Today marks 2 years of 3four3!
When I first started, the idea was really just to get my thoughts on paper, flesh them out and refine them over time. I thought I would systematically deconstruct all the issues I saw with the sport in the U.S., and methodically build up solutions. Surely that would be educational for me and for any readers who stumbled across the blog.
But what ended up happening many times was different. The site kind of became an outlet of sorts for the almost daily stress caused by what I would read, hear, and witness out there. I found it therapeutic.
But as I reflect, I think those pieces have just as much, if not more, value.
Let me explain.
As I read over my first ever post, I can’t help but nod my head that the fundamental issue with soccer in America is education.
No. Not education of baseball, football, or basketball fans. I’m talking about this country’s existing soccer community. Our kids, the parents of those kids, their coaches, college coaches, scouts, content creators, Bruce Arena, John Harke’s … everyone!
But what education? Many critique that I only talk about the problems and offer no solutions. Well two years, and 100 posts later, I think they’re right in a certain respect. Where are my solutions? Where is this so-called education?
After all, when one says their goal is to educate, shouldn’t they be offering traditional “how-to” articles?
- How to develop soccer players?
- How to fix college soccer?
- How to identify “true quality”?
… among a thousand other how-to’s …
I get it. You want a systematic and specific – almost scientific – series that solves each issue. Instead of talking about the problem that is 2+2, you want me to just say 4! Well I want to do more of that too. Just understand that it’s not enough, and it won’t solve the ‘education problem’.
It’s just not that simple!
I could develop my own “Coerver-coaching style” videos, but that won’t turn a coach or your kid into something special. Sure it can help raise their levels, but it won’t fabricate “special”.
Similarly, I could attempt to breakdown some professional or collegiate coach, or attempt to show why Player X is greater than Player Y. But it won’t matter. It will have little impact on those who most need educating – especially because I’ll be going against everything they hold true.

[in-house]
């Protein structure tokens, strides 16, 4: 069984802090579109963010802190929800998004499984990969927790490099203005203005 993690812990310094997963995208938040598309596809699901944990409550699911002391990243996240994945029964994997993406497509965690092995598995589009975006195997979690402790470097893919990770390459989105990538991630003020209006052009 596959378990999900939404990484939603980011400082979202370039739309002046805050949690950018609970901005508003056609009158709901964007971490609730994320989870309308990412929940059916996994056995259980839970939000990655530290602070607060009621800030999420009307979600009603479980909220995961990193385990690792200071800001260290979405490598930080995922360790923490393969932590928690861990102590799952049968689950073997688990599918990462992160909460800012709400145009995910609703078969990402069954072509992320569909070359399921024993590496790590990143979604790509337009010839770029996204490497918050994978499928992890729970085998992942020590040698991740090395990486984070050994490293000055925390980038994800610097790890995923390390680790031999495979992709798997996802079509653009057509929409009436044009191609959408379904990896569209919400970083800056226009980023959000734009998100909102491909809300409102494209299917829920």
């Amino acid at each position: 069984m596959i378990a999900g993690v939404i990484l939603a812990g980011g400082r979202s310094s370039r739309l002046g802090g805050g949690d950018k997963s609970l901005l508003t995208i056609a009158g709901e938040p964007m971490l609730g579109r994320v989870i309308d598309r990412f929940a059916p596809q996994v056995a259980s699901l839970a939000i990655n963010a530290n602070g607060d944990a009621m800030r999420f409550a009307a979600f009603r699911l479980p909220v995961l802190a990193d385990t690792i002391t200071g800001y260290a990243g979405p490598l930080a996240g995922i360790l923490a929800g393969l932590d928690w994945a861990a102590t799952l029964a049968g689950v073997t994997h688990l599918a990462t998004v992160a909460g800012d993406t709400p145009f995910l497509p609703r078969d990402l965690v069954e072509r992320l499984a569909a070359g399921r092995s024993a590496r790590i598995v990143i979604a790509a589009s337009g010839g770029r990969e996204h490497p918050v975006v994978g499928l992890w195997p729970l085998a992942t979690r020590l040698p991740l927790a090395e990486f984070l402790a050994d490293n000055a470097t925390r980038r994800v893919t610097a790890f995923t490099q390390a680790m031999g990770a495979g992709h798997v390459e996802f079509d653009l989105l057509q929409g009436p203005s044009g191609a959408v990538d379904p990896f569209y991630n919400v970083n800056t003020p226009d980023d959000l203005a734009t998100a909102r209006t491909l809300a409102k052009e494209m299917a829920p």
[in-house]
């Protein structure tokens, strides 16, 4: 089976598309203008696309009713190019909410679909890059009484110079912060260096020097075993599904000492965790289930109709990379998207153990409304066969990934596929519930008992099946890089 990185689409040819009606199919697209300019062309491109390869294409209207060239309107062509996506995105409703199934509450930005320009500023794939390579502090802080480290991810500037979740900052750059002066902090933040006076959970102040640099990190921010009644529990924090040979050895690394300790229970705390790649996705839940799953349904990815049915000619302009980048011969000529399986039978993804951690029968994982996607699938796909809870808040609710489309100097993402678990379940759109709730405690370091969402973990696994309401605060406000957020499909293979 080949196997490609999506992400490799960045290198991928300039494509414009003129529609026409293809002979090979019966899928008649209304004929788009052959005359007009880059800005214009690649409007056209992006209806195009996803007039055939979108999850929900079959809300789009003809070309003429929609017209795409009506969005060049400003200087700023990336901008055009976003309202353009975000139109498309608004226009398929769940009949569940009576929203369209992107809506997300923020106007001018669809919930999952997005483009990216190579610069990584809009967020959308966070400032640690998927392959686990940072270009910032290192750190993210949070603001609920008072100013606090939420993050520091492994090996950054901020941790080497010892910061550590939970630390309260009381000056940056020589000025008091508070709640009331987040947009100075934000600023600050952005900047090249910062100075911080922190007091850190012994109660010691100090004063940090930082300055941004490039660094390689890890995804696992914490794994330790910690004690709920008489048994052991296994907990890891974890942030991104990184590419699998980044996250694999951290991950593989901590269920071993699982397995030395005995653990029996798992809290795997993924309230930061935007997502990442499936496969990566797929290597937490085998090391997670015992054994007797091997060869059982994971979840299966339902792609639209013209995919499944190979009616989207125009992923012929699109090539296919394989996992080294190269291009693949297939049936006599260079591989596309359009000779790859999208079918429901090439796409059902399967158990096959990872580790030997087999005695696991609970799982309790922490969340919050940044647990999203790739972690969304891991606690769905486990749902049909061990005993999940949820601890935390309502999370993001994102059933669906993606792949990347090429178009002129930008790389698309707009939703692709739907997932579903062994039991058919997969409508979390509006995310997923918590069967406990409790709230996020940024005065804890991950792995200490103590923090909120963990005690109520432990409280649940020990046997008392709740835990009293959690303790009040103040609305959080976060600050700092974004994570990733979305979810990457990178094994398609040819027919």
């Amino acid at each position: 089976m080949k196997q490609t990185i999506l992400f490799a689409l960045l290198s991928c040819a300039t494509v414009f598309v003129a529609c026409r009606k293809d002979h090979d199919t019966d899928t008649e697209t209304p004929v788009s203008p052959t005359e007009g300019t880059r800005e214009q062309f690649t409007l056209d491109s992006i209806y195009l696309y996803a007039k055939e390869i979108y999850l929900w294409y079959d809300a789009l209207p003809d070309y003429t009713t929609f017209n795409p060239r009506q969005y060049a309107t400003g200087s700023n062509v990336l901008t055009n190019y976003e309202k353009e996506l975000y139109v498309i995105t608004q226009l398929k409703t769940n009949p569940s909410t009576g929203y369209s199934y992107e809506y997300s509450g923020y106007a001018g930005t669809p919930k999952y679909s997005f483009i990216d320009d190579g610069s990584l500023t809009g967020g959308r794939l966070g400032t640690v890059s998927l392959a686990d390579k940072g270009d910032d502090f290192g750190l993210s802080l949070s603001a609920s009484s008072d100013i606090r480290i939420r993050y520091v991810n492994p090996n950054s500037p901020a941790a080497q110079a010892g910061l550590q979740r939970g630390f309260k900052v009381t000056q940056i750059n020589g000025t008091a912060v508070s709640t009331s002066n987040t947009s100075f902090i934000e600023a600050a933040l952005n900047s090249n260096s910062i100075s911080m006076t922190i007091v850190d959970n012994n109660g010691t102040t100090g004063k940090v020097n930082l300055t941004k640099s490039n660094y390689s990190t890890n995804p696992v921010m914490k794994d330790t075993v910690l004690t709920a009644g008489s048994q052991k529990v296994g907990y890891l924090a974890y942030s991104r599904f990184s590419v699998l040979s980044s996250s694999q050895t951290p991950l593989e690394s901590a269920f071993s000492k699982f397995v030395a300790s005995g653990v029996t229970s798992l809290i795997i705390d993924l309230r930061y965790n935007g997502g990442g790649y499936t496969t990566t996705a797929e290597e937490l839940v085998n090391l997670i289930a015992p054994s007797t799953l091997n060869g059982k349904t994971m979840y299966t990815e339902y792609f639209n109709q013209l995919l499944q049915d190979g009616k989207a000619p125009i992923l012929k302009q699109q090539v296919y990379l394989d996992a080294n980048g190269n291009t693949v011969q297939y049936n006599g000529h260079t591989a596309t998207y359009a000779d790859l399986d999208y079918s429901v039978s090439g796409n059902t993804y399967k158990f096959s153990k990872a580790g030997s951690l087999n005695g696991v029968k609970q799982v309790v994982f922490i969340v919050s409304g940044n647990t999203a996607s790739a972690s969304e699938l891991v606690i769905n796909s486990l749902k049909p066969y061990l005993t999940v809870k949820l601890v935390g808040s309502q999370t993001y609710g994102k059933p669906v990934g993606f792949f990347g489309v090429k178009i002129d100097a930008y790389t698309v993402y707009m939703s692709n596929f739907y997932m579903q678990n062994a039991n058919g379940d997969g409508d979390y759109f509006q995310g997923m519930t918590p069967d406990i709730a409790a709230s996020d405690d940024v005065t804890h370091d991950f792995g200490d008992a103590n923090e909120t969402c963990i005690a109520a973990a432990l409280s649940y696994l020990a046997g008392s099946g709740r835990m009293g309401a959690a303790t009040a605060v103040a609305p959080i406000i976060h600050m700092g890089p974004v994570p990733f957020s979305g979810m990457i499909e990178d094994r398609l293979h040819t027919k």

Don’t get me wrong, structure matters. However, it is both people’s mentality and lack of passion that holds them back. The latter I can’t influence, but I can try with the former.
Looking over much of the archives here, it seems like that is what I’ve been attempting to transmit. A change of mentality!
Because it is that which leads most astray.
Why would someone:
- think that Dempsey is world class?
- think possession isn’t important (or overrated or whatever)?
- think Barcelona should have a ‘plan B’?
- conclude Freddy Adu’s failure is due to debuting too early?
- be vehemently against so-called ‘diving’?
- think ‘no big deal’ to our U-20s failing to qualify?
- conclude Bob Bradley’s national team pool consisted of the best in the country?
- choose junk player X over Anthony Ampaipitakwon?
- conclude our problem is because our “best athletes” choose another sport?
and on and on ad infinitum.
Ok. So people just don’t know any better. Unfortunately, it’s not a simple matter of trying to tell them why they’re wrong because you can’t. You just can’t prove anything!
It’s one mentality (or philosophy) against another.
So how can progress be made you ask? Well, by providing people a window into the ‘other’ mentality. The Mexican, Central and South American, and some European philosophies.
Most Americans haven’t really been exposed to that, let alone absorbed it. Their soccer consumption is overwhelmingly American and English commentary, which obviously reflects and reinforces those cultures. Sure they may read this or that article on Ajax, Barcelona, or whatever, but that doesn’t immerse them with the foreign mentality on a consistent basis. Those articles – and many can be quite good – only provide the view from 30,000 feet.
So unless one is multi-lingual or well integrated with another culture, what kind of global understanding and appreciation of the sport do they really have? I’m not saying they can’t, but it’s gotta be tough. Could they use more than their American and English media bubble? No doubt about it!
Just look at what mentality and philosophies are constantly being consumed. Is it from those that consistently pump out ‘world class’? What mentality is likely the better one for soccer? The Spanish, Brazilian, Italian, Argentine, German et al., or the American and English?
So it’s no wonder so many people share the ideas listed above. That’s what they’ve been consuming from perceived soccer authorities. They really haven’t been exposed to the other side!
In many cases, I think that’s what 3four3’s trying to provide.
Two years later, I feel we’ve barely scratched the surface.
That’s because saying people’s mentality must change, is a kin to saying their culture must change. So if we’re in a culture war, then of course it’s going to be tough – if not close to impossible. Try convincing people to embrace so-called ‘diving’, or that a coach they believe to be elite is actually a donkey, or that tremendous potential world-class talents are turned down in favor of junk. It’s like climbing Mount Everest I tell you! It’s like trying to convert a non-soccer person to the beautiful game. Yeah … it’s that difficult!
But having you guys reading and contributing helps enormously! The value you generate, not just here, but around the web and offline is HUGE! Without you, I’m just some crazy soccer guy talking to himself and scratching his head thinking; “How could Marvell Wynne be a professional soccer player?”
Thank You Guys, and prepare yourself for a lot more; because we’ve only just begun!